Trends in U.S. Spatial Inequality: Concentrating Affluence and a Democratization of Poverty
We study trends in income inequality across U.S. states and counties 1960-2019 using a mix of administrative and survey data sources. Both states and counties have diverged in terms of per-capita pre-tax incomes since the late 1990s, with transfers serving to dampen this divergence. County incomes have been diverging since the late 1970s. These trends in mean income mask opposing patterns among top and bottom income quantiles. Top incomes have diverged markedly across states since the late 1970s. In contrast, bottom income quantiles and poverty rates have converged across areas in recent decades.
We thank David Autor, Enrico Moretti, Emmanuel Saez, Owen Zidar, and seminar participants at the 2021 American Economic Association annual meetings for helpful comments. A version of this paper is scheduled to appear in the May 2021 AEA Papers and Proceedings. Cecile Gaubert acknowledges support from NSF CAREER grant #1941917. The views expressed herein are those of the authors and do not necessarily reflect the views of the National Bureau of Economic Research.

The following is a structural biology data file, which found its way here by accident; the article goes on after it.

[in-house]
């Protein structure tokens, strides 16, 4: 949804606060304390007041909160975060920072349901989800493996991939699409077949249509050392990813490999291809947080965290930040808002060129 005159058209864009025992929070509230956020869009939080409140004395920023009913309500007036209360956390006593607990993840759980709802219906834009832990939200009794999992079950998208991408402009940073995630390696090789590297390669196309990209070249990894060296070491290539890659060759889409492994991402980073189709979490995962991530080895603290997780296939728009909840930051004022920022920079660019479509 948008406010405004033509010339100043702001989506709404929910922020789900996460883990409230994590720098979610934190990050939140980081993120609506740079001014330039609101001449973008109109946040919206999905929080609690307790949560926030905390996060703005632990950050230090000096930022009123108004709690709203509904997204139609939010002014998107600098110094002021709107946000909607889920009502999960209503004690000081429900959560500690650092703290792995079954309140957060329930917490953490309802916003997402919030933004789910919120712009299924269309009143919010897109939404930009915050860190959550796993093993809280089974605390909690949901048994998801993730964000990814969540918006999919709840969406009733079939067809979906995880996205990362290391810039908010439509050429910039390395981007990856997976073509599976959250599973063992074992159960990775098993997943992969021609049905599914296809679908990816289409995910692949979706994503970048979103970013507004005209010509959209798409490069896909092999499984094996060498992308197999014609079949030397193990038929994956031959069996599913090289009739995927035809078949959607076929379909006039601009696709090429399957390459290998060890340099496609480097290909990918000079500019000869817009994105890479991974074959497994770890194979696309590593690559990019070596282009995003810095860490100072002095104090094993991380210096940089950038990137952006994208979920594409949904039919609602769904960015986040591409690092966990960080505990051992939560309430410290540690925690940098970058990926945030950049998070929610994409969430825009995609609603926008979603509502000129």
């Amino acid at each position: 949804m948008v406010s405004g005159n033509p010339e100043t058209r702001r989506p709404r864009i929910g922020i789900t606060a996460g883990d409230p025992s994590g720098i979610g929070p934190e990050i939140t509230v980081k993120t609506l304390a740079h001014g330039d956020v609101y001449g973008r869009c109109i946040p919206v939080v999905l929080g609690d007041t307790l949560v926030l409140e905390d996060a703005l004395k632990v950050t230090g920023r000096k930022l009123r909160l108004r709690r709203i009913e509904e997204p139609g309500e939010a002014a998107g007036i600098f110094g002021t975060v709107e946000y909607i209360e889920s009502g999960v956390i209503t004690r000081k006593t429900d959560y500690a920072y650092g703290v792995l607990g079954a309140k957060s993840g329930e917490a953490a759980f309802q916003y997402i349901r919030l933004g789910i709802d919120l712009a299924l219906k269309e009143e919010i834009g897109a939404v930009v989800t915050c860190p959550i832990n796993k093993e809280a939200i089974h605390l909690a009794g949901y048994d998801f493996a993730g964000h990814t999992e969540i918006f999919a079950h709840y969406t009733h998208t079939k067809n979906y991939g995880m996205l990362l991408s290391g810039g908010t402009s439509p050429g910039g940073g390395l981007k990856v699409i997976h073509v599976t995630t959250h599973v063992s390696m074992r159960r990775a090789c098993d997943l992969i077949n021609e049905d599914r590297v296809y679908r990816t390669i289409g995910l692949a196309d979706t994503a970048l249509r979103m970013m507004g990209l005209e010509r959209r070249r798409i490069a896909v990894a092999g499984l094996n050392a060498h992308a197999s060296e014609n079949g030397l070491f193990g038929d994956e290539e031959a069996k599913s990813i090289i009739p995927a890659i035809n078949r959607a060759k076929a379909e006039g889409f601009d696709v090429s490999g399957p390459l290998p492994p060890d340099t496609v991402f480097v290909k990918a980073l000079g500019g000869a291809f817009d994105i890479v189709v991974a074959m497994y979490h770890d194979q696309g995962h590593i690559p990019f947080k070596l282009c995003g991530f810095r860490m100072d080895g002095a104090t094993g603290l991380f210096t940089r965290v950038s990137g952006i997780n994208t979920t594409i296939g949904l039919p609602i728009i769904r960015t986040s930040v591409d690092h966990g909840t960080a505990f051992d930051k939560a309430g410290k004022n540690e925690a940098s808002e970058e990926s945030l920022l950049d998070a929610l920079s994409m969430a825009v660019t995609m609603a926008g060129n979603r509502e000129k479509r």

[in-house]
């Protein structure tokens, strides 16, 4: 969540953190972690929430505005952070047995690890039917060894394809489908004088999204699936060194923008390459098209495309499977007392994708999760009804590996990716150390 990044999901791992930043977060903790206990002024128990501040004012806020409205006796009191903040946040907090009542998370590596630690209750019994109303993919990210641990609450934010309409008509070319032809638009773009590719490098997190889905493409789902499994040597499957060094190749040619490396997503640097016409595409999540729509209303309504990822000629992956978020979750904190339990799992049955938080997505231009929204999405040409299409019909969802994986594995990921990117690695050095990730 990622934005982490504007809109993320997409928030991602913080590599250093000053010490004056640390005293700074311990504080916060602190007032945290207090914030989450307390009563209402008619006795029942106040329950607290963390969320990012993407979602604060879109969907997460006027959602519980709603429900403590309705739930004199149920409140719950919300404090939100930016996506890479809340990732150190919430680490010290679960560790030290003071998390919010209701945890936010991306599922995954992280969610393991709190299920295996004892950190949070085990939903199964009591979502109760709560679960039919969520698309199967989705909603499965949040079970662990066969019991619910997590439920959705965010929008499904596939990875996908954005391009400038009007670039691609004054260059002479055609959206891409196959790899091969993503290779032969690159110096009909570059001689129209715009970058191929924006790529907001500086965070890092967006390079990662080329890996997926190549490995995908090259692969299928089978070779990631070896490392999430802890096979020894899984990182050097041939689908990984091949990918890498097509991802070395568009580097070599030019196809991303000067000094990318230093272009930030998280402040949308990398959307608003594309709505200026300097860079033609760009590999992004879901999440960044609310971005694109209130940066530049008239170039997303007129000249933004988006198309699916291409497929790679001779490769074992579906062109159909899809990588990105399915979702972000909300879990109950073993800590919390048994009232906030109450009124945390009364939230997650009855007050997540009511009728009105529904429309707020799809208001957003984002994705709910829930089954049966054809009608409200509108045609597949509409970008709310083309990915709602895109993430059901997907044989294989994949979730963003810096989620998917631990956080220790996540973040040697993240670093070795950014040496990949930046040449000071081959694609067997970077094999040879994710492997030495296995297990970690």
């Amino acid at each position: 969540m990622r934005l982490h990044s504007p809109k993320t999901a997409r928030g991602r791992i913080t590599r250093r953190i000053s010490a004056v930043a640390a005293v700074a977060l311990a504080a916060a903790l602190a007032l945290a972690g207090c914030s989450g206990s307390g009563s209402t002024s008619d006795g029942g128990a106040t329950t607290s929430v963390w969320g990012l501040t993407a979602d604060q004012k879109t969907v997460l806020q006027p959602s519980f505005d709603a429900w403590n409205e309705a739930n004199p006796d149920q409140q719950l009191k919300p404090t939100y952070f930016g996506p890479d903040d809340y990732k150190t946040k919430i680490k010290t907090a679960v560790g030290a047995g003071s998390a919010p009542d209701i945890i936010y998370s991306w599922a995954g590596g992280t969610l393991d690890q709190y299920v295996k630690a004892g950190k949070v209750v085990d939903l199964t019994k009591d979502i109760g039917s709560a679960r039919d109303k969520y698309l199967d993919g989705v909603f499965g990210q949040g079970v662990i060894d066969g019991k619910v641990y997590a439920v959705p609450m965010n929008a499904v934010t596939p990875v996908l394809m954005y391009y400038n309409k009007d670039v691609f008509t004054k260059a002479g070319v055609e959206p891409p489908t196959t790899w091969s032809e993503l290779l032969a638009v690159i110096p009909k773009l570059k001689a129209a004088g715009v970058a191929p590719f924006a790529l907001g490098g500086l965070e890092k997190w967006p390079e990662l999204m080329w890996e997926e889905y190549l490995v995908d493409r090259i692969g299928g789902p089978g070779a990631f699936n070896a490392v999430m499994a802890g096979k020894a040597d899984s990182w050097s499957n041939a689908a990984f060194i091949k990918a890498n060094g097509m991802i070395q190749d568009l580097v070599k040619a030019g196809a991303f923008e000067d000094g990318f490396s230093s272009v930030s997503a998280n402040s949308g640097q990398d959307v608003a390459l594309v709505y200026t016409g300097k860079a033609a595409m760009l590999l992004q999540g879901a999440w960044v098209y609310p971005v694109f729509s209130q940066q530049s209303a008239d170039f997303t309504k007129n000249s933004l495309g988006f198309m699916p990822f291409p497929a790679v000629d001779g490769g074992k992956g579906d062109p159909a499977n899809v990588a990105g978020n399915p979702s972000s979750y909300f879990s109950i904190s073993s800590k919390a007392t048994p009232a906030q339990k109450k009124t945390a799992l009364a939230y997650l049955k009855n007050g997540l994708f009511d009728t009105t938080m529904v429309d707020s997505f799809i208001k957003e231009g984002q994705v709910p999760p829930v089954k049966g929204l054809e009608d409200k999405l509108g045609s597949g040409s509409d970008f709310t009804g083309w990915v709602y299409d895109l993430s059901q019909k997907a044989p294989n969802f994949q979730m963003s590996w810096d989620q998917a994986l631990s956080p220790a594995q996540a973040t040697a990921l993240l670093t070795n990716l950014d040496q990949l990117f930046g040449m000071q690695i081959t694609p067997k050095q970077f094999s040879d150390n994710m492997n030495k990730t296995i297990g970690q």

Cecile Gaubert & Patrick Kline & Damián Vergara & Danny Yagan, 2021. "Trends in US Spatial Inequality: Concentrating Affluence and a Democratization of Poverty," AEA Papers and Proceedings, American Economic Association, vol. 111, pages 520-525, May. citation courtesy of